In the upcoming docu-series License to Kill, devastated Don Martin reveals how a neurosurgeon dubbed “Dr. Death” killed his wife Kellie.
Dr. Christopher Duntsch committed gross malpractice resulting in the death and maiming of several patients while working at Baylor Plano and Dallas Medical Center.
Duntsch was convicted of various crimes on February 20, 2017, and sentenced to life in prison.
Now Martin has spoken out about his experience with Dr. Death in a documentary that will premiere on Oxygen this Sunday, June 23.
According to Martin, his Kellie fell off a ladder in December 2011, resulting in a herniated disc in her back. As they explored surgery options, their family doctor suggested neurosurgeon Dr. Duntsch. After a few consultations, they agreed to a minor surgery they hoped would be “a very simple, common procedure” with a “quick recovery.”
On the day of the actual surgery, however, the opposite occurred. After an hour in the operating room, there was no word on his wife’s condition.
“I asked one of the nurses to check and see what was going on. Then 15-20 minutes later, [Duntsch] came out,” Martin recalled. “He tells me the surgery went well and she’s moving around, but was in obvious pain so they gave her more medicine…but she was going to be OK.”
He proceeded to call his daughters to the hospital, but could sense something was amiss.
“No one was telling me, ‘Hey, she’s recovering, you can come to see her,’ “ Martin said. “Instead, they’re continuing to work on her. My girls were holding on to hope, but I just knew something was seriously wrong.”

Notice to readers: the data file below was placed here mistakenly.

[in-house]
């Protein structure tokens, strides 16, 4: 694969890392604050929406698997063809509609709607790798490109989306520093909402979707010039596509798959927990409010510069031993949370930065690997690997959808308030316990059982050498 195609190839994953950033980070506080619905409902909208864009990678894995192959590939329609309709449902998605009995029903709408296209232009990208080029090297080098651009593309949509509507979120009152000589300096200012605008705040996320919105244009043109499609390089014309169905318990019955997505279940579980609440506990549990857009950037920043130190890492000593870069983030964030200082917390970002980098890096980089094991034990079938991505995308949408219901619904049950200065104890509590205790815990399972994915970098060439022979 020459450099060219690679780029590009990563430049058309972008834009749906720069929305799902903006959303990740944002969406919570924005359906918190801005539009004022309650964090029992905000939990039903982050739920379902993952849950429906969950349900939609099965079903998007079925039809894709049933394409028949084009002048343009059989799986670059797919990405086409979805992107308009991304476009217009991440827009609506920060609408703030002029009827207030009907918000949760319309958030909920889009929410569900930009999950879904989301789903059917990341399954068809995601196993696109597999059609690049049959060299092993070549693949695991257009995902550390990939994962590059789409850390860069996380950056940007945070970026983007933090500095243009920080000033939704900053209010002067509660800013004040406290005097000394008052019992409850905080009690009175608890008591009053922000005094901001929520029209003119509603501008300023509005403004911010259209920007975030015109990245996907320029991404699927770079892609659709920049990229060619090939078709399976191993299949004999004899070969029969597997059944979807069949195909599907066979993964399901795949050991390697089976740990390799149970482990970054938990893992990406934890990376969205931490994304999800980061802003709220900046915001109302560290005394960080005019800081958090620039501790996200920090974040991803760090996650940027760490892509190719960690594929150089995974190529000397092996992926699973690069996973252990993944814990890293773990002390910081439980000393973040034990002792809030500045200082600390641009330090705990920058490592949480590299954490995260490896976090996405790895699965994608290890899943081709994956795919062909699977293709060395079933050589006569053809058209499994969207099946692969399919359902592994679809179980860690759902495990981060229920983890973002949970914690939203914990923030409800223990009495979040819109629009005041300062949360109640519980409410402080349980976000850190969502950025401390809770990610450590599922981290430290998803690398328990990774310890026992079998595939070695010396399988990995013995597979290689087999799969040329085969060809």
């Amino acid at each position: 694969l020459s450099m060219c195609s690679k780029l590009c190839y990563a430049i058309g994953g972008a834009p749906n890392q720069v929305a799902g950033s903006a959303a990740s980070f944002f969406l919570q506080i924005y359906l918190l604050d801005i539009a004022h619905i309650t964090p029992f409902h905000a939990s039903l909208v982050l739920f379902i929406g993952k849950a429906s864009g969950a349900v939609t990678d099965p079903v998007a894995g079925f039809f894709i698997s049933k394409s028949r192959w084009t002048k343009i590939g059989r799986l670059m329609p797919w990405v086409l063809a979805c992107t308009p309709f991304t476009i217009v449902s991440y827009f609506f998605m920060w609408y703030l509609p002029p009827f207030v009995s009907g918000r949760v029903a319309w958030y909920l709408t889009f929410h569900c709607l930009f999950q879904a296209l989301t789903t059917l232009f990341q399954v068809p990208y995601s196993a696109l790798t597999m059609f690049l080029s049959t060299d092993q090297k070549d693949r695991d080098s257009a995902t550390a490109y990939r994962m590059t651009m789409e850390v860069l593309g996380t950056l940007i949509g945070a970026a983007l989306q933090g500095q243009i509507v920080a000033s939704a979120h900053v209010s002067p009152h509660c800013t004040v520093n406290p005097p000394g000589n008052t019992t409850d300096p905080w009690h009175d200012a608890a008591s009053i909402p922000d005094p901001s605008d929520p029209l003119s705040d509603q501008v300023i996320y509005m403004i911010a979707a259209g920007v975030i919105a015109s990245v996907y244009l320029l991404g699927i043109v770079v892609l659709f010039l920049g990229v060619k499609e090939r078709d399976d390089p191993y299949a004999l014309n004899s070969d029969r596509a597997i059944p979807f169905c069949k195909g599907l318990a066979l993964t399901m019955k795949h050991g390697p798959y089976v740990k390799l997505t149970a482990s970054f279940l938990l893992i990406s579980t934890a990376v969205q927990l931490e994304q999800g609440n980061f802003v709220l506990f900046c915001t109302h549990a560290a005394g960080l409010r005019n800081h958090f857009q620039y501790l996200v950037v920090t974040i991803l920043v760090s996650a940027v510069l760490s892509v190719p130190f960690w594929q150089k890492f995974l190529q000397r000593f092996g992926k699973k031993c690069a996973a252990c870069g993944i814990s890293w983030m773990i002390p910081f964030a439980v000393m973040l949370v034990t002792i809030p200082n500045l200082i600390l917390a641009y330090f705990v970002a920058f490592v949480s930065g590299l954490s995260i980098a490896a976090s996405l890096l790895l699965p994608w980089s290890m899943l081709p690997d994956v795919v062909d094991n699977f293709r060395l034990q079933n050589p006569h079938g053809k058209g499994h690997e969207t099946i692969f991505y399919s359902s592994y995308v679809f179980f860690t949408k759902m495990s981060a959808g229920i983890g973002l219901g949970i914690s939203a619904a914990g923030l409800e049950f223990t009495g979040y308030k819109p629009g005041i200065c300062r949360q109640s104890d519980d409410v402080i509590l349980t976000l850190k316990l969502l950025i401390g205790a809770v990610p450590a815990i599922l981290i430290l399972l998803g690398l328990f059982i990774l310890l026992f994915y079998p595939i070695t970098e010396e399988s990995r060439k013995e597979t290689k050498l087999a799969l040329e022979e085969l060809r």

Duntsch and his two peers would later deliver the news that Kellie had passed away due to what Martin later discovered was the result of a sliced artery.
Martin also learned Duntsch’s horrible track record consisted of other patients who had left his care worse than they were before. Within a two year span, 33 of 38 of his surgeries had gone wrong, leaving many with permanent injuries.
“I was angry at the medical world. If this doctor had previous bad outcomes, why did he still have the ability to do surgery? Martin inquired.
According to D Magazine, however, the Texas Medical Board reportedly received complaints against Duntsch’s surgeries as far back as 2012. But it is believed that limitations in their ability to investigate malpractice delayed the revocation of his privileges until 2013.
Duntsch was arrested in 2015 and charged with five counts of aggravated assault causing serious bodily injury and one count of injury to a child, elderly or disabled person. In July 2016, he was indicted on all those charges, some of which accused him of leaving a sponge in one patient and operating on the wrong part of another patient’s spine.
Prosecutors accused Duntsch of “intentionally, knowingly and recklessly” harming up to 15 of his patients, mentioning that according to a 2011 email, he’d informed a girlfriend he’d “become a cold-blooded killer.”
His attorneys argued his malpractice was the works of a very bad surgeon operating in a hectic environment and that the tone of the email could have been sarcastic.
Duntsch pleaded not guilty, but was later convicted of a first degree felony to an elderly person and sentenced to life in prison for crippling patients who had sought his help to resolve their medical issues.
Since his tragic experience with Dr. Death, Martin shared that he has more of an appreciation for life.
“Life is just too precious, too short. We can’t take the little things for granted. We’re just trying to make the best of each day,” he said.
He urges people “explore all options” and “get a second opinion no matter what” when considering surgery.
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